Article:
Blog Archives

May 21 in San Antonio history…

The cricket match between San Antonio and Kerrville was won by San Antonio today. The sun was hot.

1918 – World War I
It has now been definitely established that the plans of the War Department call for the reduction in the number of men assigned to Kelly Field and its final abandonment as a mobilization camp.  A recent memorandum states that Camp Greene in Charlotte, N.C. has been taken over by the aviation section of the Signal Corps for a mobilization camp and as rapidly as transportation can be secured, the troops at Kelly Field and Waco will be moved out.

Elton John makes his first San Antonio appearance in Muncipal Auditorium.  Mark-Almond is opening act.


February 28 in San Antonio history…

Travis Park United Methodist Church is dedicated.

1918 – World War I
The San Antonio Light reports that, yesterday, after establishing an altitude record of 22,000 feet in one of the new battle-planes being tested at Mineola, Long Island, Captain E. G. Chamberlain, a native San Antonian and the son of Mr. and Mrs. Edwin Chamberlain, fell 1500 feet to the ground when one of the wings of his flying machine broke.  By cool-headedness and skill, he escaped with only minor injuries.

HemisFair is seen as a boost to the President’s “Discover America” program, according to F.J. Mullins, senior vice president at American Airlines.  He said material on the fair is being placed in the seat pocket of every American flight.

February 28 in San Antonio history…

Travis Park United Methodist Church is dedicated.

World War I – February 28, 1917
President Wilson releases the contents of the Zimmerman Telegram for newspaper publication after 10:00 p.m.

Foley’s in Ingram Park Mall holds its grand opening.

January 4 in San Antonio history…

San Antonian William Tobin equaled William Tell’s achievement by shooting an apple off the cranium of Thomson Green of New York – a close friend.  The distance was thirty feet.

The large advertising board on the bank of the river in Bowen’s Central Garden has fallen into the river and is obstructing the channel.

After a three-day delay due to icy conditions, the Alamo Bowl (right) is played in Alamo Stadium:  Hardin Simmons 20, Denver 0. Game only draws a crowd of 3,730 spectators. The temperature never gets above 26 degrees.


March 16 in San Antonio history…

The commissioners have resolved to give the proposed San Antonio court of appeals free courtrooms and a $25,000 law library from the people of Bexar.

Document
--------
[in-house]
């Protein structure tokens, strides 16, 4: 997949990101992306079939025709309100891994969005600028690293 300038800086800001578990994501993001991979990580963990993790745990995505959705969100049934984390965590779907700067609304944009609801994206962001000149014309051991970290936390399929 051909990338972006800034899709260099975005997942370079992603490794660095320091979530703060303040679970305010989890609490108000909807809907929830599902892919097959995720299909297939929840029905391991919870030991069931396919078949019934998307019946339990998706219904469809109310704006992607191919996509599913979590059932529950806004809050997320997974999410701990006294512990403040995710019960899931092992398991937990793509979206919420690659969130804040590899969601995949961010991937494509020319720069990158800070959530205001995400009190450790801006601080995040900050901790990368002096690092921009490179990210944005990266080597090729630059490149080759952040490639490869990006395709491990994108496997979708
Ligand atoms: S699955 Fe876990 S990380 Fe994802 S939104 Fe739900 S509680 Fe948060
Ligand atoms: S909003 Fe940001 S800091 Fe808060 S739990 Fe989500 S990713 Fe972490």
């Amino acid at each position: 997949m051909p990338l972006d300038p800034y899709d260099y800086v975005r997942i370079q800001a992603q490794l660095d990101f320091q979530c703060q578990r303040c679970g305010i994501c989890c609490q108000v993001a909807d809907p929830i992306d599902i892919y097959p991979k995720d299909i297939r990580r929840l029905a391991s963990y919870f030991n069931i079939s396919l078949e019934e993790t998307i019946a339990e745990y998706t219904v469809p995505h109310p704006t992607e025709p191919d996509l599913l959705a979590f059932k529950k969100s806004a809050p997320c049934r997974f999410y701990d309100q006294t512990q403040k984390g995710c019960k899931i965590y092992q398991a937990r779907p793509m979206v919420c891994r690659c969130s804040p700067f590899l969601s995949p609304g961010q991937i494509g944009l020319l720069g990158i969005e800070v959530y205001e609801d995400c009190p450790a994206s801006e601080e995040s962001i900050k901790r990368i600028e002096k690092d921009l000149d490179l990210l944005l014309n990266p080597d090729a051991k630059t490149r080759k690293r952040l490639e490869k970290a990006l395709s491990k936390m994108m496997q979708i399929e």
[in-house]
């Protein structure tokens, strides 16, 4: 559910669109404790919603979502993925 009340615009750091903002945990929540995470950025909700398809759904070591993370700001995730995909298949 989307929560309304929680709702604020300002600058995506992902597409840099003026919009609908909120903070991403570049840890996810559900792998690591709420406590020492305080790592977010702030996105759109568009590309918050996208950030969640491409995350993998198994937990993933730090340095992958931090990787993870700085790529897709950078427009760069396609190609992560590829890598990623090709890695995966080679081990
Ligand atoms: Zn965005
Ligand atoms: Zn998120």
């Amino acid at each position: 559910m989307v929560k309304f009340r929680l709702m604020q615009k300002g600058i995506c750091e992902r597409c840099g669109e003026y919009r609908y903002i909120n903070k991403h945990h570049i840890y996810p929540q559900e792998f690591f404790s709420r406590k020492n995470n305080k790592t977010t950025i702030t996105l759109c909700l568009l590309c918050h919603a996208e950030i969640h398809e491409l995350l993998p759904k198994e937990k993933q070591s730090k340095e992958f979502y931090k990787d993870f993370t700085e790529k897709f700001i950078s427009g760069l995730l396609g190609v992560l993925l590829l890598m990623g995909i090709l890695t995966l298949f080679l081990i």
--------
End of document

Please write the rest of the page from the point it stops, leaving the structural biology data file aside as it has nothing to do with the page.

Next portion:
Six downtown stores and a city-wide drugstore integrate lunch counters and cafeterias.  These are:  Woolworth’s, Kress, Neisner’s, Green’s, McCrory Variety Stores and Sommers Drug stores.

With its giant teeth and cutting wheels grinding a hole 27 feet wide, a 620-ton boring machine roared through the final 16 feet of shale today to complete the San Antonio River Tunnel.  When the inlet shaft near Josephine Street and the outlet shaft near Lone Star Brewery are finished in May 1993, the tunnel will be capable of saving downtown San Antonio from a so-called 100-year flood by routing floodwaters beneath the city.

March 7 in San Antonio history..

The vegetable market was moved from Military Plaza to Milam Plaza today.

The state was a step closer to the purchase of the remaining privately owned property on the Alamo block.

The Ballet Russe de Monte Carlo performs at the Municipal Auditorium as the highlight of the San Antonio Symphony’s 1954-55 season.

February 28 in San Antonio history…

Travis Park United Methodist Church is dedicated.

Pioneer Flour Mills today began manufacture of a darker flour under a government order designed to help share short supplies of wheat with the hungry abroad.

Foley’s in Ingram Park Mall holds its grand opening.

October 14 in San Antonio history…

World War I – 1915
Rev. Ernest Houghton, a British rector, has started an appeal to the patriotic women of England to assist the lives of the “broken heroes” by marrying wounded soldiers.

Early this morning, thousands thronged the sidewalks to view the Barnum & Bailey Circus parade. People of all classes, country and city folk, were there, even Sam Jones the preacher.

The Barnum & Bailey Circus again returns to the Alamo City.

Elvis Presley with his band, Scotty Moore, Bill Black and D.J. Fontana,  played two shows at the Bexar County Coliseum to thousands of swooning, screaming, mainly female, fans.  It was the third appearance for Elvis in San Antonio in 1956. (photo from the Institute of Texan Cultures San Antonio Light Collection.)

August 1 in San Antonio history…

The telephone exchange switchboard was fired by the lightning last night during the storm, but was extinguished by the operators in fine style.

The San Antonio division of the Southern Pacific Railroad was disbanded.

The San Antonio Public Library purchases a rare first edition King James Bible and other rare books with money donated by the estate of Harry Hertzberg.

May 28 in San Antonio history…

1915 – World War I
The Imperial German government responds to President Wilson’s note of protest issued on May 13. It claims that the Lusitania was sunk due to the fact that it was carrying munitions of war as well as passengers.

Tonight is the last night of the chili stands on Alamo Plaza. A chili con carne restaurant is to be established on one side of the plaza.

The Alamo Heights class of 1965, including future RoboCop, Peter Weller, celebrates its commencement ceremony on the football field.  The class consists of 460 graduates and the previous commencement site of Sunken Gardens was deemed to be too small.